Social Anxiety Can Have A Huge Impact On Your Life

by Elizabeth Broadbent
Originally Published: 

Actual, diagnosable, pathological social anxiety can be crippling. It doesn’t mean “oh, I’m scared to go out around people because I might mess up.” Pathological social anxiety, according to the Social Anxiety Association, affects about 7% of people at any given time, and 13% of people over the course of their lives. The group defines the disorder as “the fear and anxiety of being negatively judged and evaluated by other people.” Moreover, “it is a pervasive disorder and causes anxiety and fear in most all areas of a person’s life.”

So you’re not just scared to meet some moms out for coffee. You’re freaked out when you have to drive through Starbucks, because you have to talk to the barista.

Usually, people with social anxiety feel a “constant, intense fear.” There are plenty of physical symptoms, like blushing, a racing heart, dry mouth, and trembling. These things get triggered by many things, most of which boil down to “feeling insecure and out of place in social situations.” It’s important to realize that this stuff is chronic, pathological, and a problem with your brain chemistry. You need to rewire it. The only way to do that is through cognitive behavioral therapy, according to the association. Medication worked fine for me, but I may be in the minority.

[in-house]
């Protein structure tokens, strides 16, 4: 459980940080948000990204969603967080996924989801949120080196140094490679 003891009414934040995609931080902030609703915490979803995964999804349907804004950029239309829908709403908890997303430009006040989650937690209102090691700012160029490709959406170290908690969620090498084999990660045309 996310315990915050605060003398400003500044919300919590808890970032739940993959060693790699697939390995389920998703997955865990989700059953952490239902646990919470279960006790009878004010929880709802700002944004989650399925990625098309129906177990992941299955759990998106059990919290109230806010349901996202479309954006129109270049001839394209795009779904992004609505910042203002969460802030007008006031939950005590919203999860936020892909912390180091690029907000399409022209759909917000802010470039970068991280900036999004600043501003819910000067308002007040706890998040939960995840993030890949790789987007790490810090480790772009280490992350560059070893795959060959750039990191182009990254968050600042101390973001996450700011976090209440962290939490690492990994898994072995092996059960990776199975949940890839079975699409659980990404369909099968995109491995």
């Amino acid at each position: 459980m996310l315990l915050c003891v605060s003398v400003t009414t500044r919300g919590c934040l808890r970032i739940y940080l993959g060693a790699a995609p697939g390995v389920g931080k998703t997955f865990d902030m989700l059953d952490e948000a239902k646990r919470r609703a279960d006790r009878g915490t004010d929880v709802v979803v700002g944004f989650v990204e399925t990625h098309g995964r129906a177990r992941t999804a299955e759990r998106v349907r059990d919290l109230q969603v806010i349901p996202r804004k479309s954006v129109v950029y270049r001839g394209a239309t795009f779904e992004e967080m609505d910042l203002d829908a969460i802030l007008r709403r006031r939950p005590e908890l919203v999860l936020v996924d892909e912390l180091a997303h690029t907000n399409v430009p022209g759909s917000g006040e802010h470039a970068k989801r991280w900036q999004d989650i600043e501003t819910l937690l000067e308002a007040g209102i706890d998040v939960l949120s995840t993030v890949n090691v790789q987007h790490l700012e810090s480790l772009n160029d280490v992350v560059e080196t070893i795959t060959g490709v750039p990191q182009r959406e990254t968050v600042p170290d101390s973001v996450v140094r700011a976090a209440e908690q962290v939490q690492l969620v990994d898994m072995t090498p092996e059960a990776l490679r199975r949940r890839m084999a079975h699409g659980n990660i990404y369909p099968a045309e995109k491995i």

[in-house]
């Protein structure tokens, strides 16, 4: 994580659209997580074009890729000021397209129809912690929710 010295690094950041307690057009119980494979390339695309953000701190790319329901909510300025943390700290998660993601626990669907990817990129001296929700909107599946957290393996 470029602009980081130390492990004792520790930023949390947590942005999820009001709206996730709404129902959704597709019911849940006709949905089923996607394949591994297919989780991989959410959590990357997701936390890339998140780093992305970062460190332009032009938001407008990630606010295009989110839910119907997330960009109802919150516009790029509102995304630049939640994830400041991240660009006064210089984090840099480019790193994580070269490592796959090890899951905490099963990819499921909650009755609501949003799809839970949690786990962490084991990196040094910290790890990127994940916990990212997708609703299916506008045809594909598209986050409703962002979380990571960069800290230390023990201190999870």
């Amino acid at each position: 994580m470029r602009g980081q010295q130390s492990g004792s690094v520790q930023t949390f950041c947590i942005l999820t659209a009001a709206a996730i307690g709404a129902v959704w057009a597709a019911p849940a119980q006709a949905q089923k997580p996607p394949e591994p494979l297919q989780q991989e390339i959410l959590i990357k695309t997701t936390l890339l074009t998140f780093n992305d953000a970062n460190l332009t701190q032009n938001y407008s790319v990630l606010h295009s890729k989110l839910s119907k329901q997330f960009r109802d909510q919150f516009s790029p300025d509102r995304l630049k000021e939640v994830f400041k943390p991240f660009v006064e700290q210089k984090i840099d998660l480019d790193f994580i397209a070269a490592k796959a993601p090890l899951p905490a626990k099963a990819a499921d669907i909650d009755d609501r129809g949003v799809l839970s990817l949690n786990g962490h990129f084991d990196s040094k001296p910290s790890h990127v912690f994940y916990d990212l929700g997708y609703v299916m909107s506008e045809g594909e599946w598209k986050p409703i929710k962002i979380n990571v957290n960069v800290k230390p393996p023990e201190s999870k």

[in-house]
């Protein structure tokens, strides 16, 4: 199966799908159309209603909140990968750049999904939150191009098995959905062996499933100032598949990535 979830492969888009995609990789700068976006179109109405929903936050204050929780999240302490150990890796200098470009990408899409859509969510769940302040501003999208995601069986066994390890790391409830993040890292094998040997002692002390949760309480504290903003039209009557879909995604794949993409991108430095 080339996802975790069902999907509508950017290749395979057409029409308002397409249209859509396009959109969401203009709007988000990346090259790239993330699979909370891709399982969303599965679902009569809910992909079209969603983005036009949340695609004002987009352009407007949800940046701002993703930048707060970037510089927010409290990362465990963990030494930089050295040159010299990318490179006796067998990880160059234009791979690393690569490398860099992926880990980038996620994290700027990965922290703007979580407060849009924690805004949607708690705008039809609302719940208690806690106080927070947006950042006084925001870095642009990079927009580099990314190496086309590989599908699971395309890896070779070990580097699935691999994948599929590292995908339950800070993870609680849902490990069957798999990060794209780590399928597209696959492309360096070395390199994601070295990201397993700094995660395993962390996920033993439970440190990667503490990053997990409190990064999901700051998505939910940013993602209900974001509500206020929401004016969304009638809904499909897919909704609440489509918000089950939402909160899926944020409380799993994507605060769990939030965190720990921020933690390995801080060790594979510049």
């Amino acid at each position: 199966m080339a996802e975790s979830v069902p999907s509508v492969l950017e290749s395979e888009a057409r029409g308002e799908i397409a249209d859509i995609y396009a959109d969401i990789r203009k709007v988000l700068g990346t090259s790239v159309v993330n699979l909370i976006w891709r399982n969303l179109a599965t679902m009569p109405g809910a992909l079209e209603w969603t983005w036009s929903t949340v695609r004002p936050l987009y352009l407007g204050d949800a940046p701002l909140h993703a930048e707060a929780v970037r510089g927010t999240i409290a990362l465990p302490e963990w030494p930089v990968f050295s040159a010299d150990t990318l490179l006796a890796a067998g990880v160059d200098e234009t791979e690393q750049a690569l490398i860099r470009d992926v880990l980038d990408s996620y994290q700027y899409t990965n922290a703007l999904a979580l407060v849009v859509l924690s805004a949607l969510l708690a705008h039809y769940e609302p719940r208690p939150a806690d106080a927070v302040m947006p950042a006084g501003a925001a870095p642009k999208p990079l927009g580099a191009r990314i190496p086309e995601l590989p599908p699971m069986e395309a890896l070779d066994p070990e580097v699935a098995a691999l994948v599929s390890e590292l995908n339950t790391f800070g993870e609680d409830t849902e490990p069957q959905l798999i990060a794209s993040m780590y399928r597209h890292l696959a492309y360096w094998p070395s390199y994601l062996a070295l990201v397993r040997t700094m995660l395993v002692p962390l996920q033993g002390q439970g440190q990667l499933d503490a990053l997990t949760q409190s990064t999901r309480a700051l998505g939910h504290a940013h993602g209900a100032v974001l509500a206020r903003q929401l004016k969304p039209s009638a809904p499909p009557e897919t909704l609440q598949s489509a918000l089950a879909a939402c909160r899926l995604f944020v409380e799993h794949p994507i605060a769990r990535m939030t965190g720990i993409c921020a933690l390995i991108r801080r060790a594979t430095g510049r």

But What About The Rest of Us?

What about those of us who don’t fall into that category yet still feel some level of social anxiety? We don’t freak out all the time. We’re not afraid of the barista; we’re afraid we’ll screw up meeting new people, and we’re afraid of messing up in front of important people, and we’re afraid people won’t like us — but we don’t quite meet the standards for diagnosable social anxiety. I’m treated. My psychiatrist will tell you I’m treated. But I still freak out when it comes to new playgroups or hanging out with moms I don’t know well or seeing people I don’t deem good friends — people I don’t know well, people who might not tolerate my social fuck-ups.